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    STUDIA HISTORIA - Issue no. 1-2 / 2009  

Authors:  .
  Abstract:  Archaeologists, and generally the specialists in social sciences, have increasingly focused during the last two or three decades on the notion of identity. Their studies investigated aspects concerning the relationships (ethnic, social, political, professional, religious, sexual etc) established between different human groups, who are considering themselves and are perceived by others from outside these groups as culturally distinct. The identity of a group is expressed through distinct modalities of manipulating symbols and transmitting, either within the group or outside it, information and images which can be recognised and coherently “read” by “others”. Thus, a series of archaeological “events” may be interpreted from another perspective, different from the traditional one. The present study will analyse the way in which the Celtic warriors from Transylvania constructed their identity within their own social group and in relationship with the rest of their community. Therefore, a series of significant archaeological evidence, which may be interpreted in this way, will be investigated. First Celtic groups moved from Transdanubia to the east, in the northern part of the Great Hungarian Plain and up to the upper Tisza River. From these areas they moved again to the south, alongside the Western Carpathians, later also entering in Transylvania. This advance is proven by a series of cemeteries placed alongside the mentioned route (fig. 1). Within the communities created after the colonisation, as in other cases, the warriors played a major role as factors of cohesion and decision. Their social status determined the construction of a well-defined identity. Amongst other aspects, this is also reflected in the funerary domain. The external signs of an individual who belonged to the warlike elite consisted in the first instance of weapons. Their presence in graves reflects more than certain beliefs concerning the afterlife. The funerary ceremonies were social events through which the mourners used to also reiterate the status of the family or of the social group and to “inform” the community about the social status which was inherited due to the traditional kin connections. At the same time, the way in which funerary inventories were composed represents a true “strategy” through which the living maintained the memory of the deceased, but also contributes to the perpetuation of certain elements which defined their identity. Thus, some general aspects concerning the way in which the panoplies of weapons were constituted, as well as the way in which these were placed in graves, are discussed; the meaning of certain weapons (ritually bent swords, decorated swords, sword as status symbol etc) and the presence of other military equipment (helmets) in particular archaeological contexts (grave no. 40 from the cemetery at Piscolt, which contained a sword having three different and successive decorations – fig. 2-3; the helmet decorated with a bird of prey, discovered at Ciumesti) are also taken into consideration. The analysis also include some particular ritual and symbolic actions: the placement of the wheel of a cart into a grave belonging to a warrior from the cemetery at Fantanele – Dealul Popii and the inventory of the grave with helmet from Ciumesti, which also contains a pair of Greek greaves (fig. 4). In the end, it has to be observed that although the civilization of the Second Iron Age had a rural and, as a consequence, rather “static” character during the early and middle periods (excepting the moments in which large groups of people migrated to colonise new territories), a series of factors of mobility also existed, supporting the circulation of ideas, commodities etc. The warriors were one of these factors and their mobility was also facilitated by their status and by their constructed and assumed identity. At the same time, the imposition of certain cultural forms within their communities was also possible due to the accepting of this particular identity by other members of these communities.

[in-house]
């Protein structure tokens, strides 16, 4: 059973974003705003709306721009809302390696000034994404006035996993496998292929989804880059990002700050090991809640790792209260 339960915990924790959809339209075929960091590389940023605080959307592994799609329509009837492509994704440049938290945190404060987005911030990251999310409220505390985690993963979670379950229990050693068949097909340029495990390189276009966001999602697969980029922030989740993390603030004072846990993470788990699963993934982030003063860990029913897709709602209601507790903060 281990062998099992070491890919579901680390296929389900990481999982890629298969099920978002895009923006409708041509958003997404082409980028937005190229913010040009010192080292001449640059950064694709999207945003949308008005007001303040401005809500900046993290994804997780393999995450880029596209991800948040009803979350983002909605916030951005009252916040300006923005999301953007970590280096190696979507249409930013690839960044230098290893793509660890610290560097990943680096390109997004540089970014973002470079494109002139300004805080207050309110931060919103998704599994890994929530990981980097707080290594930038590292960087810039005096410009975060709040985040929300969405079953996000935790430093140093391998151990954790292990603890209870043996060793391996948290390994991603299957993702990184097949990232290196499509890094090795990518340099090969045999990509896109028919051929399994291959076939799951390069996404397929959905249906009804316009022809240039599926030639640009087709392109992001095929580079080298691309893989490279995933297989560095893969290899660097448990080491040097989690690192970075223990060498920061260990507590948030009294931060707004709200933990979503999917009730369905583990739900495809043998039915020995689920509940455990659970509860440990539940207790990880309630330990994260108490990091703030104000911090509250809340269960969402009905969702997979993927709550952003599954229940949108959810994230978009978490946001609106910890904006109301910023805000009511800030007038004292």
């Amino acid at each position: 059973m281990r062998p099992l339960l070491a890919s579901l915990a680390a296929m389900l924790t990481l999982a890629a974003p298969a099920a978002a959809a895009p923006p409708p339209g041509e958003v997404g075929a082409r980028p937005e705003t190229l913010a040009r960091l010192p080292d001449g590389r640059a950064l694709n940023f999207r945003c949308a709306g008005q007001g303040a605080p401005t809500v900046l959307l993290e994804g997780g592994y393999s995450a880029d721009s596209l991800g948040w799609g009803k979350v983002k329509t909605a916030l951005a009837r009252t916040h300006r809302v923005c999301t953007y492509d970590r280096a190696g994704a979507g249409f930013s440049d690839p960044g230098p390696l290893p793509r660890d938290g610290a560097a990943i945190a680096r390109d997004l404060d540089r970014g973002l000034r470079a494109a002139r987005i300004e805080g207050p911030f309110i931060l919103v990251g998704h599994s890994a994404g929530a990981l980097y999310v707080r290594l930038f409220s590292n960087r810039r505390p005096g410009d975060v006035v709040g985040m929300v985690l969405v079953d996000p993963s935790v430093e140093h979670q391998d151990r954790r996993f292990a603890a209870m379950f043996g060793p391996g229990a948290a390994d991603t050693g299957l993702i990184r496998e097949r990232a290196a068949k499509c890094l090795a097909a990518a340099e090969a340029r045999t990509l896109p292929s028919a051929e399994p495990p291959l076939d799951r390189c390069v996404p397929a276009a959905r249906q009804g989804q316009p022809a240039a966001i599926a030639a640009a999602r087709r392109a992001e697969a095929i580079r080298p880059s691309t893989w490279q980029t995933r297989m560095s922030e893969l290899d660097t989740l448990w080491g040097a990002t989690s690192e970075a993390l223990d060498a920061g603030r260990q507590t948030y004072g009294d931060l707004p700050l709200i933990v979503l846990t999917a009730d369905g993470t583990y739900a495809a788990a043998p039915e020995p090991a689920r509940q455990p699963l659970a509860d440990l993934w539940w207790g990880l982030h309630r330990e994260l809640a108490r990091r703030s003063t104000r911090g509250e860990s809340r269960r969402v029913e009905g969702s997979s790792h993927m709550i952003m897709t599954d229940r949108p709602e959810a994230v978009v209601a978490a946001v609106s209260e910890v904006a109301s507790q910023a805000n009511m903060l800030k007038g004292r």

Key-words: Transylvania, Second Iron Age, Celts, archaeology of identity, warlike elites.
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